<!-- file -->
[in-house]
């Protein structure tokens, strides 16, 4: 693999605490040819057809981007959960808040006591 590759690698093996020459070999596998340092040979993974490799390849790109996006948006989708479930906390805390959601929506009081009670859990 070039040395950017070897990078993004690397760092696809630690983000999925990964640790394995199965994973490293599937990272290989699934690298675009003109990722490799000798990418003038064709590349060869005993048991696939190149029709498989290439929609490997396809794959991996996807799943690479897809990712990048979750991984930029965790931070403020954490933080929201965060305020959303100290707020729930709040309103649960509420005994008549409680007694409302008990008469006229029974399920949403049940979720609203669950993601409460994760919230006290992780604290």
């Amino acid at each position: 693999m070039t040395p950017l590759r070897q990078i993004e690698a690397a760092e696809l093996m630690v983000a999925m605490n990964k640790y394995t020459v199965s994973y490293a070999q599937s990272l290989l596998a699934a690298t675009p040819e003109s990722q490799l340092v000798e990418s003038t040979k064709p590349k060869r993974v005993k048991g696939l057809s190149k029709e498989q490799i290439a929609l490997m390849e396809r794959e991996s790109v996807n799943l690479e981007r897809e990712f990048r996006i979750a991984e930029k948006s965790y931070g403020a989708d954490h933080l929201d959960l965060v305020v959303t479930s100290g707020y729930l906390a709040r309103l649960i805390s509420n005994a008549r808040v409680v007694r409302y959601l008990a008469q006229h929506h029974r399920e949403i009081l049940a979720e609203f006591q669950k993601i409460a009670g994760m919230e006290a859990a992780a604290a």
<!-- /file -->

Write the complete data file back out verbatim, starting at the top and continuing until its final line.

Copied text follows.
[in-house]
């Protein structure tokens, strides 16, 4: 693999605490040819057809981007959960808040006591 590759690698093996020459070999596998340092040979993974490799390849790109996006948006989708479930906390805390959601929506009081009670859990 070039040395950017070897990078993004690397760092696809630690983000999925990964640790394995199965994973490293599937990272290989699934690298675009003109990722490799000798990418003038064709590349060869005993048991696939190149029709498989290439929609490997396809794959991996996807799943690479897809990712990048979750991984930029965790931070403020954490933080929201965060305020959303100290707020729930709040309103649960509420005994008549409680007694409302008990008469006229029974399920949403049940979720609203669950993601409460994760919230006290992780604290």
């Amino acid at each position: 693999m070039t040395p950017l590759r070897q990078i993004e690698a690397a760092e696809l093996m630690v983000a999925m605490n990964k640790y394995t020459v199965s994973y490293a070999q599937s990272l290989l596998a699934a690298t675009p040819e003109s990722q490799l340092v000798e990418s003038t040979k064709p590349k060869r993974v005993k048991g696939l057809s190149k029709e498989q490799i290439a929609l490997m390849e396809r794959e991996s790109v996807n799943l690479e981007r897809e990712f990048r996006i979750a991984e930029k948006s965790y931070g403020a989708d954490h933080l929201d959960l965060v305020v959303t479930s100290g707020y729930l906390a709040r309103l649960i805390s509420n005994a008549r808040v409680v007694r409302y959601l008990a008469q006229h929506h029974r399920e949403i009081l049940a979720e609203f006591q669950k993601i409460a009670g994760m919230e006290a859990a992780a604290a």